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UNIVERSITY OF COLORADO COLORADO SPRINGS A & P Lab Safety Global Hazard System University of Colorado Colorado Springs Division of Environmental Health.

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Presentation on theme: "UNIVERSITY OF COLORADO COLORADO SPRINGS A & P Lab Safety Global Hazard System University of Colorado Colorado Springs Division of Environmental Health."— Presentation transcript:

1 UNIVERSITY OF COLORADO COLORADO SPRINGS A & P Lab Safety Global Hazard System University of Colorado Colorado Springs Division of Environmental Health and Safety

2 2 Overview This training consists of four modules: Module 1: Background and Overview Module 2: Chemical Safety Module 3: Waste Management Module 4: Other Laboratory Hazards

3 3 There are four primary regulations which govern how UCCS manages hazardous materials on campus. OSHA Hazard Communication (Right-to-know) – passed in 1983 significantly updated 2012 OSHA Laboratory Standard – passed in 1990 Resource Conservation and Recovery Act (RCRA) – originally passed in 1976 Colorado Springs Fire Department Background Module 1: Background and Overview

4 Live Green UCCS’s Compliance Method  Campus-wide Laboratory Safety Manual  Maintained by EHS – available online  Laboratory Registration  Updated annually by PI’s, lab managers  Laboratory Chemical Inventories  Updated annually by PI’s, lab managers  Laboratory Specific Safety Plans  Prepared by PI’s, lab managers – reviewed at least annually or whenever processes change  Comprehensive Training Programs  Provided annually and on-line UCCS has adopted a comprehensive approach to meeting these requirements. The elements incorporated in the comprehensive approach are: 4

5 5 1.Understand the updated Hazard Communication Standard 2.Understand the Safety Data Sheet 3.Understand Labels Pictograms Signal Words Hazard Statements Precautionary Statements 4.Understand the relationship of SDS and label 5.Understand storage requirements 6.Understand emergency response for chemicals Objectives Module 2: Chemical Safety

6 Understanding the GHS Labels 6 Signal word: One word used to indicate the relative severity of hazard and alert the reader to a potential hazard on the label and safety data sheet. The GHS includes two signal words:  “Warning” for less severe hazard categories and;  “Danger” for more severe hazard categories. Hazard statement(s): Phrase assigned to each hazard category that describes the nature of the hazard. Examples of hazard statements are: “Harmful if swallowed,” “Highly flammable liquid and vapor” and “Harmful to aquatic life.” Product identifiers: Names or numbers used on a hazardous product label or in a safety data sheet. They provide a unique means by which the product user can identify the chemical substance or mixture.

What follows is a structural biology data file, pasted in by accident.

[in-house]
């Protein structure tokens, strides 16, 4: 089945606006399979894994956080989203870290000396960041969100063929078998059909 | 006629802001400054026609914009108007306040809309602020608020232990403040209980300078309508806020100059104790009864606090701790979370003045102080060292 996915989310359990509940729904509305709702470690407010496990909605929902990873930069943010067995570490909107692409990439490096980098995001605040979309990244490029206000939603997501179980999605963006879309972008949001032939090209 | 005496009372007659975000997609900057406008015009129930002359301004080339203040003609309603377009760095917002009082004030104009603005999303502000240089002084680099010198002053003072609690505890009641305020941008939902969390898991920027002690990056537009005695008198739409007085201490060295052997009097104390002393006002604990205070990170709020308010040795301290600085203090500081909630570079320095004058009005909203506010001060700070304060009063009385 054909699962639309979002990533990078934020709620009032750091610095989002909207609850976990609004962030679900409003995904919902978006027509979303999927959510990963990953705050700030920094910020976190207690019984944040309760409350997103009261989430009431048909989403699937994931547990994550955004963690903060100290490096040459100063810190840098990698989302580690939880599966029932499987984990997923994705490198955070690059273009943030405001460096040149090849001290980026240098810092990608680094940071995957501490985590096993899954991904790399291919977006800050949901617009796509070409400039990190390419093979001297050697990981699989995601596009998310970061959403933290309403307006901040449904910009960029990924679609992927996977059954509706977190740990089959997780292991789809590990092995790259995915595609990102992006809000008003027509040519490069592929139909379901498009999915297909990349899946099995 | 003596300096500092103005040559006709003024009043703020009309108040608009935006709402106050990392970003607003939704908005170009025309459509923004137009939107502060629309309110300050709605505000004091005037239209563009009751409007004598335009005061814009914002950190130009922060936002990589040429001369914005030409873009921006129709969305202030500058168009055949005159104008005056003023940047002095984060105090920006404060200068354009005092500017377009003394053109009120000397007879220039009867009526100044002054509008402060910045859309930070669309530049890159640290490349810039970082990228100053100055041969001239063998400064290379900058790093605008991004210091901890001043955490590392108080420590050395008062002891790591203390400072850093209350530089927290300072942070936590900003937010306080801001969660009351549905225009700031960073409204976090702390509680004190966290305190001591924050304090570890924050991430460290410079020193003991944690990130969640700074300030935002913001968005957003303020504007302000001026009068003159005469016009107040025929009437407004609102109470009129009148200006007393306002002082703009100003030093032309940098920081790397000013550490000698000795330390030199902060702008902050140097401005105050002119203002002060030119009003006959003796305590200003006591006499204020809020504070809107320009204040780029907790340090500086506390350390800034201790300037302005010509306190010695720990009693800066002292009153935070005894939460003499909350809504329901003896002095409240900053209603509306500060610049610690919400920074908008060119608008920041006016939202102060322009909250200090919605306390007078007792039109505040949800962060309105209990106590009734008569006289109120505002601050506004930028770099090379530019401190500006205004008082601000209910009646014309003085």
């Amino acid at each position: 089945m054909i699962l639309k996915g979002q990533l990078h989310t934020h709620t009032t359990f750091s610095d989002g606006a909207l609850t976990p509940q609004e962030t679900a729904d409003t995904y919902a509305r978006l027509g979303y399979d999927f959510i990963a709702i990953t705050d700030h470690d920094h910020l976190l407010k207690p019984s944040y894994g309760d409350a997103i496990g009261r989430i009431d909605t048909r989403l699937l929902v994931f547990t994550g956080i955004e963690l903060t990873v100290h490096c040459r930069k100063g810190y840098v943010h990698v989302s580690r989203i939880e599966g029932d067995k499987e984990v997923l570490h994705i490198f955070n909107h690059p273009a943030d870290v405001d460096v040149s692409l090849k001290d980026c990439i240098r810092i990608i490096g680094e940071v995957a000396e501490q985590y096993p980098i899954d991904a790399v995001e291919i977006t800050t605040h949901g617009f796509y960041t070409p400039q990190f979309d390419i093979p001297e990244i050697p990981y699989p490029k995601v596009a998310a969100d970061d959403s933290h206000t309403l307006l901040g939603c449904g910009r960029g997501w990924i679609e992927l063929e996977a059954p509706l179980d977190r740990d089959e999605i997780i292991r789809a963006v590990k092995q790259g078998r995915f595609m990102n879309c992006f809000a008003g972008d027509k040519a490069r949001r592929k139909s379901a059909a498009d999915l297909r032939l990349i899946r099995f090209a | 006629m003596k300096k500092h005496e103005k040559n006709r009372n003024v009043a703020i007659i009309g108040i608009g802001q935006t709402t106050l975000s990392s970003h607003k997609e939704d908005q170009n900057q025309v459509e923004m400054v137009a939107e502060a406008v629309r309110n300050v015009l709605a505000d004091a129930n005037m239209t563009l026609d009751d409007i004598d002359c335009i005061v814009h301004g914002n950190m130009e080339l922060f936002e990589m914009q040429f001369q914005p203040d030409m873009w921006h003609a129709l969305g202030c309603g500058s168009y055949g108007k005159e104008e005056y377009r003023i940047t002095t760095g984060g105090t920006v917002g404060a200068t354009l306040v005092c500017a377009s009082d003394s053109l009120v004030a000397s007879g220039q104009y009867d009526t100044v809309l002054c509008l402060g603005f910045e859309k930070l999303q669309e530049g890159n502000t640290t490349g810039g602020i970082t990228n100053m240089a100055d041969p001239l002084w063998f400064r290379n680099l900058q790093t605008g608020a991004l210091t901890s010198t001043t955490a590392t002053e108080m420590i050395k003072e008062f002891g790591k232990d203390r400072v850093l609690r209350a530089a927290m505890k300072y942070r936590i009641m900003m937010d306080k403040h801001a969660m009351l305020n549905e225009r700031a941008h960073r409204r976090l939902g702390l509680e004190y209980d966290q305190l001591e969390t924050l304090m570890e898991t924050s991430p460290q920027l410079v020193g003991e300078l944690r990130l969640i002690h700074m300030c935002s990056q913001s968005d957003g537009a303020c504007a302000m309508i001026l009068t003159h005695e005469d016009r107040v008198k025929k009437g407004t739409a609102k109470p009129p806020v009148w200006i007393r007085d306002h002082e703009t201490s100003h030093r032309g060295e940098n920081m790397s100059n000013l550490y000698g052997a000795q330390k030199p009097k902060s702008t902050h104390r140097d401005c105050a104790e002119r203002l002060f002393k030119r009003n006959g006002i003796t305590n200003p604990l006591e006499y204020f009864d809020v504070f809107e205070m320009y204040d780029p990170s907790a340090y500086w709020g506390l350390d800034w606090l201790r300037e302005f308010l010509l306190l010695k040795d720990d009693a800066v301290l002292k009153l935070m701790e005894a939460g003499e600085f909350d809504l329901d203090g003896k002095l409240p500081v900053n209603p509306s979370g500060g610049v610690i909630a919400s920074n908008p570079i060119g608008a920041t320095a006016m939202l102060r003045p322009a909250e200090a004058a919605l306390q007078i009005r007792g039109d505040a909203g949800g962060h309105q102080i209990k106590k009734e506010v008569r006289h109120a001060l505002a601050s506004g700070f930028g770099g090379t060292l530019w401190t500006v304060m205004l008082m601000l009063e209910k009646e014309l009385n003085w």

7 . Understanding the GHS Labels 7 Other core information to be provided: Supplier identification: Under the GHS supplier identification would include the name, address and telephone number of the manufacturer or supplier of the substance. Precautionary statement(s): Phrases that describe recommended measures that should be taken to minimize or prevent adverse effects resulting from exposure to a hazardous product, or improper storage or handling of a hazardous product. These phrases cover prevention, response, storage, and disposal of products Pictogram(s): A symbol inside a diamond with a red border, denoting a particular hazard class (e.g., acute toxicity/lethality, skin irritation/corrosion, etc.).hazard class

8 8 GHS Hazard Classification Defined criteria are used to assign a hazard classification –Physical Hazards 16 categories –Health Hazards 10 categories –Environmental Hazards 2 categories Understanding the GHS Labels

9 9 Video: https://www.youtube.com/watch?v=8queMM7VVfw&i ndex=4&list=PL4qaj9envIYnBaQSPpcOMUqWiQUAg PoMq Video 4

10 10 Understanding the GHS Labels These are the pictograms used in the GHS, with the hazard classes they are applied to. The first two rows were taken from the international transport system.

11 11 GHS vs NFPA Warning Labels We will still be utilizing the NFPA labels across campus. There are however some conflicts between the GHS and NFPA labeling systems. Namely the hazard ratings are in reverse order. GHS hazard ratings; however, will only appear on the SDS and not on the label.